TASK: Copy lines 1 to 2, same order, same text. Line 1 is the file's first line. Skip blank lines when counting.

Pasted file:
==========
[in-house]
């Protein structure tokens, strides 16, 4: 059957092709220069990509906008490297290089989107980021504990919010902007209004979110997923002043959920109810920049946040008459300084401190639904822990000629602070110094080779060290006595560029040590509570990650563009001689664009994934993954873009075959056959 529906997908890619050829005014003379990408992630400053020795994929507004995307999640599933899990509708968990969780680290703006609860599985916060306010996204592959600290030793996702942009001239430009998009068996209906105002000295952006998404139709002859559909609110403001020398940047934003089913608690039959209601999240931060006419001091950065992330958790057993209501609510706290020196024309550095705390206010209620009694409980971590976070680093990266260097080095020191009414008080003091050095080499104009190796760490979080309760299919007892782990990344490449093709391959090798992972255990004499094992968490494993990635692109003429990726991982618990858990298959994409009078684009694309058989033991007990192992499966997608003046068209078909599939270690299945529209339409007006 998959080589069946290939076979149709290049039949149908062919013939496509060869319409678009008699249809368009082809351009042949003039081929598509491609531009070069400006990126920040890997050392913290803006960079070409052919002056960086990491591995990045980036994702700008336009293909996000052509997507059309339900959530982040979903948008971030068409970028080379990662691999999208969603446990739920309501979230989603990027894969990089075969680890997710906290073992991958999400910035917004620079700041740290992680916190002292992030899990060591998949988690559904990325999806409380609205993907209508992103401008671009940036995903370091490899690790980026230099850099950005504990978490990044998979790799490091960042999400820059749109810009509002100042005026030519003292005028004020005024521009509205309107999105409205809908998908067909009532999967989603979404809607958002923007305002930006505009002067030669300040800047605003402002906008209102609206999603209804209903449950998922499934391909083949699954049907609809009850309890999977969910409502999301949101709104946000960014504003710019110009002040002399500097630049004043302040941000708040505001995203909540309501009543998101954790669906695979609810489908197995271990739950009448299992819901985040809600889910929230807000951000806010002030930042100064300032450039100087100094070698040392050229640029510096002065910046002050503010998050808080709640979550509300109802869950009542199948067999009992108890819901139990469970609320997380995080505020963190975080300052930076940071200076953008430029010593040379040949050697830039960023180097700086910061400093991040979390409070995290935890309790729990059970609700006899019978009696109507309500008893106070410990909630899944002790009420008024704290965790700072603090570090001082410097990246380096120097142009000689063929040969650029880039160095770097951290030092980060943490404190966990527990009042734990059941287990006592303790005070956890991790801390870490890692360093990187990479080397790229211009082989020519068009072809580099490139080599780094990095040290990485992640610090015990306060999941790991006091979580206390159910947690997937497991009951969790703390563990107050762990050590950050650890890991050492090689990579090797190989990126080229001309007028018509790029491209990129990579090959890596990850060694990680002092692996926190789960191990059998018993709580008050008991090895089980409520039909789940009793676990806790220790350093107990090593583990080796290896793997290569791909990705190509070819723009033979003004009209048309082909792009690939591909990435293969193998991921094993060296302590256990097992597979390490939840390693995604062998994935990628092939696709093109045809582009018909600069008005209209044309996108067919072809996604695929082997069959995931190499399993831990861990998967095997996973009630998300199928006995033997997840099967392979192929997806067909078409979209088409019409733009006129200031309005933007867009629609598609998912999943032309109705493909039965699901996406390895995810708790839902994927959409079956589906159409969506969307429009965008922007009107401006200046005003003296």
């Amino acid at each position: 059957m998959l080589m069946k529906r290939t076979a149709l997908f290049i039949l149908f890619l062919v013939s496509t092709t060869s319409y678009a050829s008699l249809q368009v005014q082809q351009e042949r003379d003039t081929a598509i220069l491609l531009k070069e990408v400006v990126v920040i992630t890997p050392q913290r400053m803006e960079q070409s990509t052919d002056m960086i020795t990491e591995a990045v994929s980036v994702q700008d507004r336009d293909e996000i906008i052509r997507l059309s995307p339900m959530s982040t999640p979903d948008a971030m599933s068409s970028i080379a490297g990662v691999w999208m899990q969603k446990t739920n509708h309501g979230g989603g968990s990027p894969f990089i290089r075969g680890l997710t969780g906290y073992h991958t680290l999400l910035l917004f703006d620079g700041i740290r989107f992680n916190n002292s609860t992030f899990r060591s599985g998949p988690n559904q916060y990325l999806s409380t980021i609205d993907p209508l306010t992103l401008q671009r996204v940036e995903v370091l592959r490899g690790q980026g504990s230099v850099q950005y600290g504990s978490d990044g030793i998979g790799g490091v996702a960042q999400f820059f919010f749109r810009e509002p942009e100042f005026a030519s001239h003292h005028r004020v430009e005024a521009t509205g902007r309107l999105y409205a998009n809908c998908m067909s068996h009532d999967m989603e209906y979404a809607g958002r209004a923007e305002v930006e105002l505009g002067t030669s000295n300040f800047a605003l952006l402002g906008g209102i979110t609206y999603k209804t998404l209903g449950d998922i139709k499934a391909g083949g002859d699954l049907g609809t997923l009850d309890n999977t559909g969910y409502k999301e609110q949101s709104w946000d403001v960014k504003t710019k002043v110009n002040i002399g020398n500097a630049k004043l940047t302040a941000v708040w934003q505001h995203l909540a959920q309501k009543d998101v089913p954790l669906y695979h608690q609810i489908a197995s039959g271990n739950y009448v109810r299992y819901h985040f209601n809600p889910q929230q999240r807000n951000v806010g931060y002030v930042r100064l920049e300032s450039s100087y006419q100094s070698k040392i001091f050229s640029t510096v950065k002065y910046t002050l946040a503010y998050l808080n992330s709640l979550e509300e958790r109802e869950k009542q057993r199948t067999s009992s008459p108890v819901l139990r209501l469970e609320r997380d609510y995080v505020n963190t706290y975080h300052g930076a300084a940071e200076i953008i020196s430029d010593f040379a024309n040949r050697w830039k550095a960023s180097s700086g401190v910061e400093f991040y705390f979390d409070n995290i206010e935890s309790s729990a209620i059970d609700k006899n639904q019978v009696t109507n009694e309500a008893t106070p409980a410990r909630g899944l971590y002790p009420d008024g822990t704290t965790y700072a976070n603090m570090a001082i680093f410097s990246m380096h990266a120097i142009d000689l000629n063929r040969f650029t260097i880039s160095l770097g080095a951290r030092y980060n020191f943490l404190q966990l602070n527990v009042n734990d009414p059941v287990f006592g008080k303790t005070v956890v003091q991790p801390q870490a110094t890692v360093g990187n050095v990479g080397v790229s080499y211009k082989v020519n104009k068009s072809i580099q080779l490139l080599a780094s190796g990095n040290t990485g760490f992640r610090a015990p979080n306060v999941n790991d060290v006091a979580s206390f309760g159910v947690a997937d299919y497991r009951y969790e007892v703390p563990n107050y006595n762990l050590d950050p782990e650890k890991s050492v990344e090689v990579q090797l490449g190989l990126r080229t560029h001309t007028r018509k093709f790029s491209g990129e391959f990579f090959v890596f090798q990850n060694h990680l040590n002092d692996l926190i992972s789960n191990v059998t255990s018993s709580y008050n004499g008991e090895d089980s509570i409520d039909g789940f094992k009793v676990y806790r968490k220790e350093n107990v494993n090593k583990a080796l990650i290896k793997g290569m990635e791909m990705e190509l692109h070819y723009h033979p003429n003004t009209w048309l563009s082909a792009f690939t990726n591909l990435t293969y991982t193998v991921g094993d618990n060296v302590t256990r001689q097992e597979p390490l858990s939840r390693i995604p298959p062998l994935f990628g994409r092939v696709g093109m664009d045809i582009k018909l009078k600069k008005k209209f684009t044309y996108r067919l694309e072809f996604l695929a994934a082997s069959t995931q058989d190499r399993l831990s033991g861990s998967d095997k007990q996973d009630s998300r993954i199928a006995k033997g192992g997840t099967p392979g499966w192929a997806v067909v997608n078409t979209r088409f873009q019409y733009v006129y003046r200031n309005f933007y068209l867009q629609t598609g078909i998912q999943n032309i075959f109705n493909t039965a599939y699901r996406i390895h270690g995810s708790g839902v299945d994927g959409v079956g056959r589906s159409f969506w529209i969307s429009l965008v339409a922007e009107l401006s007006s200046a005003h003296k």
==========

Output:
[in-house]
């Protein structure tokens, strides 16, 4: 059957092709220069990509906008490297290089989107980021504990919010902007209004979110997923002043959920109810920049946040008459300084401190639904822990000629602070110094080779060290006595560029040590509570990650563009001689664009994934993954873009075959056959 529906997908890619050829005014003379990408992630400053020795994929507004995307999640599933899990509708968990969780680290703006609860599985916060306010996204592959600290030793996702942009001239430009998009068996209906105002000295952006998404139709002859559909609110403001020398940047934003089913608690039959209601999240931060006419001091950065992330958790057993209501609510706290020196024309550095705390206010209620009694409980971590976070680093990266260097080095020191009414008080003091050095080499104009190796760490979080309760299919007892782990990344490449093709391959090798992972255990004499094992968490494993990635692109003429990726991982618990858990298959994409009078684009694309058989033991007990192992499966997608003046068209078909599939270690299945529209339409007006 998959080589069946290939076979149709290049039949149908062919013939496509060869319409678009008699249809368009082809351009042949003039081929598509491609531009070069400006990126920040890997050392913290803006960079070409052919002056960086990491591995990045980036994702700008336009293909996000052509997507059309339900959530982040979903948008971030068409970028080379990662691999999208969603446990739920309501979230989603990027894969990089075969680890997710906290073992991958999400910035917004620079700041740290992680916190002292992030899990060591998949988690559904990325999806409380609205993907209508992103401008671009940036995903370091490899690790980026230099850099950005504990978490990044998979790799490091960042999400820059749109810009509002100042005026030519003292005028004020005024521009509205309107999105409205809908998908067909009532999967989603979404809607958002923007305002930006505009002067030669300040800047605003402002906008209102609206999603209804209903449950998922499934391909083949699954049907609809009850309890999977969910409502999301949101709104946000960014504003710019110009002040002399500097630049004043302040941000708040505001995203909540309501009543998101954790669906695979609810489908197995271990739950009448299992819901985040809600889910929230807000951000806010002030930042100064300032450039100087100094070698040392050229640029510096002065910046002050503010998050808080709640979550509300109802869950009542199948067999009992108890819901139990469970609320997380995080505020963190975080300052930076940071200076953008430029010593040379040949050697830039960023180097700086910061400093991040979390409070995290935890309790729990059970609700006899019978009696109507309500008893106070410990909630899944002790009420008024704290965790700072603090570090001082410097990246380096120097142009000689063929040969650029880039160095770097951290030092980060943490404190966990527990009042734990059941287990006592303790005070956890991790801390870490890692360093990187990479080397790229211009082989020519068009072809580099490139080599780094990095040290990485992640610090015990306060999941790991006091979580206390159910947690997937497991009951969790703390563990107050762990050590950050650890890991050492090689990579090797190989990126080229001309007028018509790029491209990129990579090959890596990850060694990680002092692996926190789960191990059998018993709580008050008991090895089980409520039909789940009793676990806790220790350093107990090593583990080796290896793997290569791909990705190509070819723009033979003004009209048309082909792009690939591909990435293969193998991921094993060296302590256990097992597979390490939840390693995604062998994935990628092939696709093109045809582009018909600069008005209209044309996108067919072809996604695929082997069959995931190499399993831990861990998967095997996973009630998300199928006995033997997840099967392979192929997806067909078409979209088409019409733009006129200031309005933007867009629609598609998912999943032309109705493909039965699901996406390895995810708790839902994927959409079956589906159409969506969307429009965008922007009107401006200046005003003296």